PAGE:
RALEIGH, N.C. – Lawmakers have introduced a bill that would guarantee paid family and medical leave for all North Carolina workers.
Only a small percentage of North Carolina’s workers have paid family leave, and most people eligible for unpaid leave under the federal Family and Medical Leave Act typically can’t afford to take it. A new study from Duke University found paid family leave would increase labor force participation and employee retention, and would also improve workers’ health.
Report co-author Anna Gassman-Pines, associate professor of public policy, psychology and neuroscience at Duke, explained.
“You know, why it’s been difficult to have paid family and medical leave is a really good question. I mean we are certainly an outlier as a country; globally, we’re one of only a handful of countries that don’t provide family and medical leave for our citizens,” Gassman-Pines said. “I think the biggest reason is that, in general, there is opposition to these types of programs from businesses.”
The study also found paid family and medical leave improves infant health, lowers infant mortality, and reduces the use of nursing-home care, by giving families the support needed to care for older relatives at home. House Bill 696 is co-sponsored by Rep. Asif Majeed, a Democrat, and nearly 20 other legislators.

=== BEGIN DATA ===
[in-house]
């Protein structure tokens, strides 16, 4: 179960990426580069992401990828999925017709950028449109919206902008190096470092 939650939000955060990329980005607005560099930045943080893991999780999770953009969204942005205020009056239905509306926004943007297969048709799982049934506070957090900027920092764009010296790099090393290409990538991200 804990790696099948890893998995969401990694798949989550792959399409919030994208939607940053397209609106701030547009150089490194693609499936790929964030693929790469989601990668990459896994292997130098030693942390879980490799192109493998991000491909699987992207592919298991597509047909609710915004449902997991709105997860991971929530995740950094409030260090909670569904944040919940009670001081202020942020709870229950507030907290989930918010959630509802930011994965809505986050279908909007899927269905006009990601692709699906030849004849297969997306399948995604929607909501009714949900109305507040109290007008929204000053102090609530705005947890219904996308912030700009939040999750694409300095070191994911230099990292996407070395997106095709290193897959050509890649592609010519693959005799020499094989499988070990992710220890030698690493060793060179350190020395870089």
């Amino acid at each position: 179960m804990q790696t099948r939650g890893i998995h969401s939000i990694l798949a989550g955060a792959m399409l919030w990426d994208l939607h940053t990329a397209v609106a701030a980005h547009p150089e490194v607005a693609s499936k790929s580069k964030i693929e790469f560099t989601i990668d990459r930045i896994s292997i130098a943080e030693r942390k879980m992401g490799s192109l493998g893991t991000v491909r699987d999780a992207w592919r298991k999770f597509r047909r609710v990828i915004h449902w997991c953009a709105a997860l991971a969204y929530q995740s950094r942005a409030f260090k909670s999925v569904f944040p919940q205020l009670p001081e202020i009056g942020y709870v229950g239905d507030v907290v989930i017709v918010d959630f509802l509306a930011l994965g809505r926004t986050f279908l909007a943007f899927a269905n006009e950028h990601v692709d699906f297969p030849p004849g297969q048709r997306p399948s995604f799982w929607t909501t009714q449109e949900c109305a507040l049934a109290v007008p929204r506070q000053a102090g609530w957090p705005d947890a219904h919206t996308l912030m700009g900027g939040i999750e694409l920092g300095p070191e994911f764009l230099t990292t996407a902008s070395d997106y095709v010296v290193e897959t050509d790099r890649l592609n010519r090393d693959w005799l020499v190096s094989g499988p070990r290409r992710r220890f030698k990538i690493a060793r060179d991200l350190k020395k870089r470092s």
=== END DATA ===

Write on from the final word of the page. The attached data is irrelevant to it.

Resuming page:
Durham resident Kim Swanson found out she’d gotten her dream job in Raleigh. The next day, she found out she was pregnant, and she did not have paid leave when she gave birth to a baby girl. Shortly after getting home from the hospital, Swanson said, her husband lost his job.
“And I went back to work part-time at my position in Raleigh when she was just five weeks old. As a result of that, I ended up getting mastitis,” Swanson said. “My midwife said that it was likely brought on by stress. I was also diagnosed with postpartum depression, and still struggle with and receive treatment for anxiety and depression today.”
Swanson said the combined stress of new parenthood and not having a reliable source of income has had lasting effects.
“It’s an unfortunate situation that a lot of North Carolinians face,” she said. “I think that when we have our babies, we want to be joyful, and we want to make sure that we can provide for them, and we want to enjoy them. But what we experienced is fear in not knowing whether or not we were even going to be able to pay for the items that my baby needed.”
House Bill 696 would allow workers to apply for family and medical leave insurance benefits that would cover them from 12-26 weeks, depending on eligibility requirements.